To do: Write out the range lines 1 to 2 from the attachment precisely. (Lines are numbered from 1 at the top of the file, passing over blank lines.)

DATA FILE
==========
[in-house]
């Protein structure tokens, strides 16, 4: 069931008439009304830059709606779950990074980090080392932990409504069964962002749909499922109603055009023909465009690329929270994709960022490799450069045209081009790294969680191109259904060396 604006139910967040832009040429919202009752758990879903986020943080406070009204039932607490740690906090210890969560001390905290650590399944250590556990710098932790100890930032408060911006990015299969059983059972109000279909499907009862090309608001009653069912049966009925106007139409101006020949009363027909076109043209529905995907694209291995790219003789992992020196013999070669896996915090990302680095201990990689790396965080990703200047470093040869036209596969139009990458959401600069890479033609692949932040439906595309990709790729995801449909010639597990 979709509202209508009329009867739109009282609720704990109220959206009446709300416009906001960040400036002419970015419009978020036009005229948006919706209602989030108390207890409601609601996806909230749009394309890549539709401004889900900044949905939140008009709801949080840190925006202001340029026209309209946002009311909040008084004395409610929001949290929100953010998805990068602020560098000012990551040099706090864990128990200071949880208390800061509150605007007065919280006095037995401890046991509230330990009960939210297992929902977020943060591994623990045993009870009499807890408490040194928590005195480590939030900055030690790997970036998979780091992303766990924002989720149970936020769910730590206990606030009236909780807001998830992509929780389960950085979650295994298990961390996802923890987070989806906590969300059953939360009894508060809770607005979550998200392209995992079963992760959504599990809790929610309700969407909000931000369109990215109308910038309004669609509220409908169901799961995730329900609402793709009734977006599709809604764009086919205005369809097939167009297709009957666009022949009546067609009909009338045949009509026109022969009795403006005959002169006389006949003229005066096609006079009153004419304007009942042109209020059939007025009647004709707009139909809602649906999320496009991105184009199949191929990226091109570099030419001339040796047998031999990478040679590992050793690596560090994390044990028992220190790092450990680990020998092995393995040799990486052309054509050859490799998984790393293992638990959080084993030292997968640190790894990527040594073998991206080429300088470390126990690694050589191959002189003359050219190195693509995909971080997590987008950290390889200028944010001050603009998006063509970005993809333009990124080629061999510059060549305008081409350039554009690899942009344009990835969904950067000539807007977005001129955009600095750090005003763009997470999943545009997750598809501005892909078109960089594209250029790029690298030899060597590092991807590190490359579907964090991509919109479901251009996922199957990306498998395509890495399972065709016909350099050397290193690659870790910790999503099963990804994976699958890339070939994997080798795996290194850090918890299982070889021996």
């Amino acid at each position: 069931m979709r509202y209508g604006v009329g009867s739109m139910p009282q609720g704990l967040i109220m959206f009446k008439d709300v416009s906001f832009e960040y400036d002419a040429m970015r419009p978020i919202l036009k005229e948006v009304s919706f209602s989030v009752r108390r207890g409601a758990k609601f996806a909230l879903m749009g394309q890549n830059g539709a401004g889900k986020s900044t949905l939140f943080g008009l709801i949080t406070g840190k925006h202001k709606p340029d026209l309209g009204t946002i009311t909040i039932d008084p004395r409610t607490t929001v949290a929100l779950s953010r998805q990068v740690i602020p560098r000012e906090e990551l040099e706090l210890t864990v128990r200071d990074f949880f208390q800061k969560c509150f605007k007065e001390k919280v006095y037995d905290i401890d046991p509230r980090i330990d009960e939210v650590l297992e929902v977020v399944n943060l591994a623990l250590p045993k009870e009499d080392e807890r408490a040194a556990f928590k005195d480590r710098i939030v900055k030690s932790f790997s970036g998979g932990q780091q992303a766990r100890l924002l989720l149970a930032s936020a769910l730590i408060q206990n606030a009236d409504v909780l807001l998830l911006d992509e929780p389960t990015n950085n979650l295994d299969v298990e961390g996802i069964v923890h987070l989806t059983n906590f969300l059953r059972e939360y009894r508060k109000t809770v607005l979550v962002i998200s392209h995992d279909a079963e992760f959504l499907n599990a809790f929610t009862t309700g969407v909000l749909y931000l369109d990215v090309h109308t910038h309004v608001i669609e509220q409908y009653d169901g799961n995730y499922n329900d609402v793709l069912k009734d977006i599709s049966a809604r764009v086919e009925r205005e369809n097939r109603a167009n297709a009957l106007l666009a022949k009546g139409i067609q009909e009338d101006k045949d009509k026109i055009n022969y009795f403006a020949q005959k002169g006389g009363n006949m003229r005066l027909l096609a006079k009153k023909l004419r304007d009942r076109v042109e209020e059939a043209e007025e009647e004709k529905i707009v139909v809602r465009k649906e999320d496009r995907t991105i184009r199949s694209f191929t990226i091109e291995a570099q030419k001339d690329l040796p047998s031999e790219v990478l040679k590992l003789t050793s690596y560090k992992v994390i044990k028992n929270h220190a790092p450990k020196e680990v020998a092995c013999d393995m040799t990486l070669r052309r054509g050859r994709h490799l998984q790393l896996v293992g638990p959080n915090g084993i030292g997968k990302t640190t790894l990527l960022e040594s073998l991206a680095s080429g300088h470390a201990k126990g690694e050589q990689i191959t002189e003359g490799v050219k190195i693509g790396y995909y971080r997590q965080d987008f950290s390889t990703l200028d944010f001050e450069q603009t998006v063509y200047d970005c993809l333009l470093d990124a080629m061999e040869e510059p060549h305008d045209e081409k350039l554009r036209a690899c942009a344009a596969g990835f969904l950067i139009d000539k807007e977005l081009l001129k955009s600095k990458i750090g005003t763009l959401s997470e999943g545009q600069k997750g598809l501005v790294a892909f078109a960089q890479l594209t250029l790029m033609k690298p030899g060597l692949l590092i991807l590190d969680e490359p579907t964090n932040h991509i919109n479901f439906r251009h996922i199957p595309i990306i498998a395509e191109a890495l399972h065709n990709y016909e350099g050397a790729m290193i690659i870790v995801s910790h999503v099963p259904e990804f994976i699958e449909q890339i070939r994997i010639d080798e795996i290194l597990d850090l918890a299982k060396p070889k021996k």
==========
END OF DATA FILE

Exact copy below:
[in-house]
């Protein structure tokens, strides 16, 4: 069931008439009304830059709606779950990074980090080392932990409504069964962002749909499922109603055009023909465009690329929270994709960022490799450069045209081009790294969680191109259904060396 604006139910967040832009040429919202009752758990879903986020943080406070009204039932607490740690906090210890969560001390905290650590399944250590556990710098932790100890930032408060911006990015299969059983059972109000279909499907009862090309608001009653069912049966009925106007139409101006020949009363027909076109043209529905995907694209291995790219003789992992020196013999070669896996915090990302680095201990990689790396965080990703200047470093040869036209596969139009990458959401600069890479033609692949932040439906595309990709790729995801449909010639597990 979709509202209508009329009867739109009282609720704990109220959206009446709300416009906001960040400036002419970015419009978020036009005229948006919706209602989030108390207890409601609601996806909230749009394309890549539709401004889900900044949905939140008009709801949080840190925006202001340029026209309209946002009311909040008084004395409610929001949290929100953010998805990068602020560098000012990551040099706090864990128990200071949880208390800061509150605007007065919280006095037995401890046991509230330990009960939210297992929902977020943060591994623990045993009870009499807890408490040194928590005195480590939030900055030690790997970036998979780091992303766990924002989720149970936020769910730590206990606030009236909780807001998830992509929780389960950085979650295994298990961390996802923890987070989806906590969300059953939360009894508060809770607005979550998200392209995992079963992760959504599990809790929610309700969407909000931000369109990215109308910038309004669609509220409908169901799961995730329900609402793709009734977006599709809604764009086919205005369809097939167009297709009957666009022949009546067609009909009338045949009509026109022969009795403006005959002169006389006949003229005066096609006079009153004419304007009942042109209020059939007025009647004709707009139909809602649906999320496009991105184009199949191929990226091109570099030419001339040796047998031999990478040679590992050793690596560090994390044990028992220190790092450990680990020998092995393995040799990486052309054509050859490799998984790393293992638990959080084993030292997968640190790894990527040594073998991206080429300088470390126990690694050589191959002189003359050219190195693509995909971080997590987008950290390889200028944010001050603009998006063509970005993809333009990124080629061999510059060549305008081409350039554009690899942009344009990835969904950067000539807007977005001129955009600095750090005003763009997470999943545009997750598809501005892909078109960089594209250029790029690298030899060597590092991807590190490359579907964090991509919109479901251009996922199957990306498998395509890495399972065709016909350099050397290193690659870790910790999503099963990804994976699958890339070939994997080798795996290194850090918890299982070889021996």